- a group of bits providing Key Index information;
- a group of bits providing Fragment ID information;
- a group of bits providing Reserved information; and
- a group of bits providing Preserved Ethertype information.
Wherein the group of bits providing type information includes:
- 100b control frames for routing messages, neighbor discovery, ping/trace route frames;
- 010b management frame for client membership announcement; and
- 000b data frame for from/to clients including client data, configuration, and network management.
The group of bits providing Flags information includes:
- Bit 8: membership announcement;
- Bit 9: tunnel frame;
- Bit 10: backbone node alert;
- Bit 11: no forward bit;
- Bit 12: fragment flag;
- Bit 13: more fragment flag; and
- Bit 14-Bit 15: Reserved.
The group of bits providing priority of the frame information includes frame from 0 (lowest) to 7 (highest).
The group of bits providing key Index information including Group key index, wherein the Group key index is 0 if pair wise key is used between transport devices, if all 0's, the frame is not encrypted.
The group of bits providing Auxiliary Address information includes:
- Flag Bit 8 set: Address of originator;
- Flag Bit 9 set: Address of tunneled destination transport device; and
- Flag Bit 8 and Bit 9 are UNSET and it is broadcast frame: Address of device that sends the broadcast frame two hops before.
The group of bits providing Reserved information includes 2-byte field used to make the header 4-byte aligned.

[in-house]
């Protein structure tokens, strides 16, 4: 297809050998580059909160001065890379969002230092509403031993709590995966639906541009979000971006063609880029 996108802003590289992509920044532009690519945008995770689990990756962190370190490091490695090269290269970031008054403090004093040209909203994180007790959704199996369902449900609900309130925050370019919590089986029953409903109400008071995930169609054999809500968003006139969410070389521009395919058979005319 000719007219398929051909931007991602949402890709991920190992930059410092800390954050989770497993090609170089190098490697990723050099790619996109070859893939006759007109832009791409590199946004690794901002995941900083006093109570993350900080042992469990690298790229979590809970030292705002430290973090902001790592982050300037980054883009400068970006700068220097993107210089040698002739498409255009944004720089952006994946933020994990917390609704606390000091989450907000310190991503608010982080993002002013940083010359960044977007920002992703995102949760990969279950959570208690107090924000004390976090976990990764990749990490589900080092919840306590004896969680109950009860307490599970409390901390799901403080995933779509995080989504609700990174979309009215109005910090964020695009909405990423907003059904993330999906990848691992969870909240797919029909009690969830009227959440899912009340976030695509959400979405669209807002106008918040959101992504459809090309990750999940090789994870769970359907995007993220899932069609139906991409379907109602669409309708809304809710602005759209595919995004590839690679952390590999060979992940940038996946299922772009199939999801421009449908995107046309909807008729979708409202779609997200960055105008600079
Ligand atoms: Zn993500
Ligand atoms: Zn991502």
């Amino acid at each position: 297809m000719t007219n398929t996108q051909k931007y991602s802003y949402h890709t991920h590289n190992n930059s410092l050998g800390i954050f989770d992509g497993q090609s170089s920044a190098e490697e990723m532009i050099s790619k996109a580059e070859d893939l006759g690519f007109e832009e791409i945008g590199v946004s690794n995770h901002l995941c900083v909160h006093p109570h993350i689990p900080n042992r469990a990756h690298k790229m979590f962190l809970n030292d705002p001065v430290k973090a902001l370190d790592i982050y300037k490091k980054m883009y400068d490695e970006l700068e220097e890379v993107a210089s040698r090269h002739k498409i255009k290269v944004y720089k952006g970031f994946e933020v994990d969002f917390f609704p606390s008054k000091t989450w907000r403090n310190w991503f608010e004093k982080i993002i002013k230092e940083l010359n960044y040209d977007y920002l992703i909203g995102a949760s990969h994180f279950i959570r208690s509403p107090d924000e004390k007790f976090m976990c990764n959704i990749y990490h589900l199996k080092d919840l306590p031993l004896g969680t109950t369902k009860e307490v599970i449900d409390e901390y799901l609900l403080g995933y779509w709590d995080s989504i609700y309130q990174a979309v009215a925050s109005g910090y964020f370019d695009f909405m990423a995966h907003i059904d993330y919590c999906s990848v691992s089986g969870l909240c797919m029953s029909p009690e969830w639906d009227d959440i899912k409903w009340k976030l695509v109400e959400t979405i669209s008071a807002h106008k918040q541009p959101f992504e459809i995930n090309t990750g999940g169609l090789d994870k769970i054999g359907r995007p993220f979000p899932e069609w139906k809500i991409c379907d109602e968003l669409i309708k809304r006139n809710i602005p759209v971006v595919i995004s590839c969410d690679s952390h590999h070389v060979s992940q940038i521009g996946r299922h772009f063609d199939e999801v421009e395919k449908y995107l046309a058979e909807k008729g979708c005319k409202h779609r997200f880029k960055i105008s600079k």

BRIEF DESCRIPTION OF THE DRAWINGS
The group of bits providing Preserved Ethertype information carries an original Ethertype value of the frame.
FIG. 1 illustrates an example of a wireless transport network.
FIG. 2 illustrates a process flow when a transport node receives a unicast frame from its associated client.
FIG. 3 shows a process flow when a transport node receives a unicast frame from its neighboring node.
FIG. 4 shows an IEEE 802.11 MAC frame with a WITnet header inside
DETAILED DESCRIPTION OF THE PREFERRED EMBODIMENT
FIG. 5 shows the details of a WITnet header
The present invention provides novel techniques for efficient forwarding and routing on a wireless transport network. The present invention presents a two-tier forwarding architecture for the wireless network that separates the functions of access and transport. The rationale of the separation is the main requirements of the two entities are different. The access network provides access control and client association management while the transport network provides a stable and resilient wireless backbone network. Preferably all devices on the infrastructure support both functions but exception may exist that certain devices can only relay traffic as part of the transport backbone but cannot provide access function to mobile clients directly. The link layers and physical layers of the two entities can be either shared or separated. To access the network, a mobile client associates with a transport device that provides access function. The associated transport device has to announce this membership to all other transport devices so the new client is reachable from others. To calculate a routing path after receiving a data frame from a mobile client, the associated transport device will first lookup which transport device the final destination is associated with, and then find the best route to the associated transport device.